Transport Layer Security (TLS) and Secure Socket Layer (SSL) are cryptographic protocols meant to secure the communications from client to server over either internal or external networks. This is meant to ensure that the privacy and security of data being transferred over a network is secure from tampering or theft. We see these protocols used heavily in web browsers to connect to web servers offering the ability to perform transaction securely on their webpages.
The TLS protocol is the predecessor to the now aged SSL protocol and has variants that are widely used to encrypt and transfer secure data across the internet. The SSL protocol v3.0 is still used on certain systems, due to old hardware/operating systems, etc., but it’s been extensively disabled due to inherent security risks within the protocol. The newer TLS protocol has three versions, v1.0, v1.1 and v1.2 with versions 1.1 and 1.2 being deemed most secure. As of earlier this year the PCI council deemed that both SSL 3.0 and TLS 1.0 have been classified as insecure protocols and should be disabled on all services offering the ability to select this protocol. It’s not enough to have it dropped in priority, since it’s still possible that it could be chosen by older browsers, or by attackers using threats like BEAST/POODLE/DROWN that could attempt downgrade attacks to misuse the vulnerable SSL 2.0 & 3.0 protocol. At this point, the recommendation is to enable only TLS v1.1 and v1.2 due to security concerns with the lower versions.
After a network protocol is agreed upon by both client and server a cipher is determined next. This all happens with the negotiation between client and server and based off which network protocol will be in use will also assist with determining the cipher lists available for selection between client and server. Most of the secure ciphers that offer the best security are within TLS 1.1 and TLS 1.2 and in regards to TLS 1.2, it’s the only protocol that has the ability to run the secure GCM ciphers. These ciphers are more secure than their CBC predecessors. As with all things in encryption, the larger the key the better encryption, so looking at the ciphers this way helps too. These ciphers will be used going forward to encrypt data from client to server.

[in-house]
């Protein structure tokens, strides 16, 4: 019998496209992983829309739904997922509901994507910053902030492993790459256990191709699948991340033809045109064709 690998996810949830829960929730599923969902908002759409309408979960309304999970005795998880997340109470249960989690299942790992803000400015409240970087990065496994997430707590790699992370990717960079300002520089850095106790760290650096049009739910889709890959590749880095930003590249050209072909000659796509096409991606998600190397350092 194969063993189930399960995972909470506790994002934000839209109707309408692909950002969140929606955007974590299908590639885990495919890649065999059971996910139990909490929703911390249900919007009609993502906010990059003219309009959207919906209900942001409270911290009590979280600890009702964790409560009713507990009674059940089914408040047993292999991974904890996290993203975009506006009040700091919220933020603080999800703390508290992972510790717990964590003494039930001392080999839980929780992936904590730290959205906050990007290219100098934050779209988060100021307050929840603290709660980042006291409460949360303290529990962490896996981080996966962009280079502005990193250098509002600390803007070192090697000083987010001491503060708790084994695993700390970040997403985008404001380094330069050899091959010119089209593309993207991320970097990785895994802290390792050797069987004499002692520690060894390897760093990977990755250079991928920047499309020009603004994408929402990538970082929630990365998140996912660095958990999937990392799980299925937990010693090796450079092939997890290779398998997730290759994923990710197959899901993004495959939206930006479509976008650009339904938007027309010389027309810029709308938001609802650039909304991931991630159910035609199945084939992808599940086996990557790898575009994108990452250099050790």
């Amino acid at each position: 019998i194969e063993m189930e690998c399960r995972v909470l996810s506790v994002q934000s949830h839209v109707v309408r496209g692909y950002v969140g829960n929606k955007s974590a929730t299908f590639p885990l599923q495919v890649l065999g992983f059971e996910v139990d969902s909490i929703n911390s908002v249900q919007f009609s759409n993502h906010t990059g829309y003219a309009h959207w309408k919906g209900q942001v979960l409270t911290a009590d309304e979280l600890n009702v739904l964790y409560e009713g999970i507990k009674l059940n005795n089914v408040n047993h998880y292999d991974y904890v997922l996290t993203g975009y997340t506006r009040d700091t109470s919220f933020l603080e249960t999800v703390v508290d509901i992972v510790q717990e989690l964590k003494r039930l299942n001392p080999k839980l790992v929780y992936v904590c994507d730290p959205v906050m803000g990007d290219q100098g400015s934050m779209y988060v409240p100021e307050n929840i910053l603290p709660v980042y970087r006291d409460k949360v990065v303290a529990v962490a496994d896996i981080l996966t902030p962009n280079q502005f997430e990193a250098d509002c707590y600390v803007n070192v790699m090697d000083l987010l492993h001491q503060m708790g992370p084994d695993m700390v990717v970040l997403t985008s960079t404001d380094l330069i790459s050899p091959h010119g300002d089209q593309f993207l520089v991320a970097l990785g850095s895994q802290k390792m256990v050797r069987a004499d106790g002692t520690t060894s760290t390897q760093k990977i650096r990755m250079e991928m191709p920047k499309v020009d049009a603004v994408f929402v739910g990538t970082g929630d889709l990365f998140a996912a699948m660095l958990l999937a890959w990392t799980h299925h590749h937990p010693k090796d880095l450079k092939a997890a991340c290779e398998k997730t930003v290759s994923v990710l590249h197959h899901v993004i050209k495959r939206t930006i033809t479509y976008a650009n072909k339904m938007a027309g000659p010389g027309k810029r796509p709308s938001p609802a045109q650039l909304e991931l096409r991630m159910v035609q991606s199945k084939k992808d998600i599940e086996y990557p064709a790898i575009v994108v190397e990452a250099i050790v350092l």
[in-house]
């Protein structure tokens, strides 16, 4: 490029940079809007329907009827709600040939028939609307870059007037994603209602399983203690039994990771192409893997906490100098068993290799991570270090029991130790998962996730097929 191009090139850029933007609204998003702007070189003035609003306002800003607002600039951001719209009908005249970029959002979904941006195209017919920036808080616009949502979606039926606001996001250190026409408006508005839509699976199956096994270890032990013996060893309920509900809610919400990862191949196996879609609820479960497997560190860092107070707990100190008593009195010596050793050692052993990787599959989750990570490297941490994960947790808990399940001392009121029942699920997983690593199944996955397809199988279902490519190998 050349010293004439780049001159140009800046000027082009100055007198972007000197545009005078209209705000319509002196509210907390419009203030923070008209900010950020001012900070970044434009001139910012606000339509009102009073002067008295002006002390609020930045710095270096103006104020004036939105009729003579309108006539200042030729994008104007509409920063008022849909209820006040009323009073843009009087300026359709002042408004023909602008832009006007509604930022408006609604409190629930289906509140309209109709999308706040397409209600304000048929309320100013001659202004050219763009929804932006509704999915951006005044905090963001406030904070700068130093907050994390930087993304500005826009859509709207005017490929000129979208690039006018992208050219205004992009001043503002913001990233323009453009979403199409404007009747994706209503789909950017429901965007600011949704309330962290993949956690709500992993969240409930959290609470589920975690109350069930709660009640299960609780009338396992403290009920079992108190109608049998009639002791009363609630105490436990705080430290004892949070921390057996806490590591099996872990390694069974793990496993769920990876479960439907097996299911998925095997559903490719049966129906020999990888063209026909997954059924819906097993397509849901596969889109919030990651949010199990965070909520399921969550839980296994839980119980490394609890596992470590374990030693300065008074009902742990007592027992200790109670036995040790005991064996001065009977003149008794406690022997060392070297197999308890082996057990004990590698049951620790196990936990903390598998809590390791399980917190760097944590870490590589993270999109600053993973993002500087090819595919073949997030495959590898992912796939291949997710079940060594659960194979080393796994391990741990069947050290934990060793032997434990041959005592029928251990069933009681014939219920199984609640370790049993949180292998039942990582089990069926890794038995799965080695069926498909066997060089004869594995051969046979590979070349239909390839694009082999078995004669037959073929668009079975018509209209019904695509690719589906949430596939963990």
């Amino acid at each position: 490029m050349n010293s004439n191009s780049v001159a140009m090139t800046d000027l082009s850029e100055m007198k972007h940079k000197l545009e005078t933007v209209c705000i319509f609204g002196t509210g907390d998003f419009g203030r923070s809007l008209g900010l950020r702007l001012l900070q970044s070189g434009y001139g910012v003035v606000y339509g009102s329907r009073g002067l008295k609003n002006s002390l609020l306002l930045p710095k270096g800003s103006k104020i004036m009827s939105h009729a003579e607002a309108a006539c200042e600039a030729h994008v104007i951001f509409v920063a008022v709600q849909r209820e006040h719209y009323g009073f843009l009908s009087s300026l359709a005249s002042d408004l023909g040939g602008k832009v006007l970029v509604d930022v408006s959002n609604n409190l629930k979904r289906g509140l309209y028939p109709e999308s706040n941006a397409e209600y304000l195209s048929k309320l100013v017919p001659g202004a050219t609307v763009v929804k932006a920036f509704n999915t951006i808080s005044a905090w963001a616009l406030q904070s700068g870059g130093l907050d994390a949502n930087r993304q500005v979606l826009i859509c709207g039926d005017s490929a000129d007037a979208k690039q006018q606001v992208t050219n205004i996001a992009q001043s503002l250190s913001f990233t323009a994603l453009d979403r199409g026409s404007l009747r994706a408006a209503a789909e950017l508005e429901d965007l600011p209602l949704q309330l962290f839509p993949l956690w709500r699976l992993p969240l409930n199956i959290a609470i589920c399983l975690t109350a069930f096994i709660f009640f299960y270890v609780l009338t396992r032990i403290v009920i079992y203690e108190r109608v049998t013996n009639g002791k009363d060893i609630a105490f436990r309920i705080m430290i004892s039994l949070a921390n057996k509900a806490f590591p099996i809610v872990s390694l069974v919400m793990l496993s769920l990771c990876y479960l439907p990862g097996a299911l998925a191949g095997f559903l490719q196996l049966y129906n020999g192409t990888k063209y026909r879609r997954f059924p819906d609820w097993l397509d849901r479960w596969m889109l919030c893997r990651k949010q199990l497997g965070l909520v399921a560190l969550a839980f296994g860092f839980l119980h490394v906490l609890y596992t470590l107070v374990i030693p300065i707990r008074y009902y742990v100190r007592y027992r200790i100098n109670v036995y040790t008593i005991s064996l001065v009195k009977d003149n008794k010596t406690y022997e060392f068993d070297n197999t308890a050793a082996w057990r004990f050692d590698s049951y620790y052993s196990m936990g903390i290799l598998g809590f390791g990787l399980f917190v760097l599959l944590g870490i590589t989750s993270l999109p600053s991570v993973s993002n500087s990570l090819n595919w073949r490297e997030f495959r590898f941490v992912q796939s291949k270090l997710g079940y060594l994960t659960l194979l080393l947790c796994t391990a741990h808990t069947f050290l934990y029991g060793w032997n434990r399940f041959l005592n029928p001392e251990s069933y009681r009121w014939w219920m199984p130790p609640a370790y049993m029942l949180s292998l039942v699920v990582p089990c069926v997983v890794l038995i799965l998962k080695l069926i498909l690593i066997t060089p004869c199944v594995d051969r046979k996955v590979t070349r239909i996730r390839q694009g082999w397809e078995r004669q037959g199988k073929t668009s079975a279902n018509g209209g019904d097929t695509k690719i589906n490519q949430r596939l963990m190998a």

Using these technologies with certificates allows for authentication of another party to validate that the server the client is attaching to is who they say they are. The certificate itself doesn’t have anything to do with the selection of the network protocol (SSL 3.0, or TLS 1.2, etc.), or the cipher suite that will be used afterwards. These are selected by the client and server, normally the client browser and the server’s operating system agreeing on how to secure the data in transit. When certificates are involved it’s verifying, normally via a third party certificate authority (like Verisign or GoDaddy) that the website you’re accessing is the actual server you’re intending on viewing. Certificates are used as a way of your browser trusting that you’re going to a legitimate website. The encryption happens based off the machine negotiation, not with the presence of a certificate. Data can still be sent securely, but you’re never sure from a client perspective if you’re sending data to the “real” server unless it’s been verified by a third party certificate.
All these aspects, network protocols, ciphers and certificates, when used in tandem, give us the ability to have secure communications over the internet and protect the security and privacy of our data.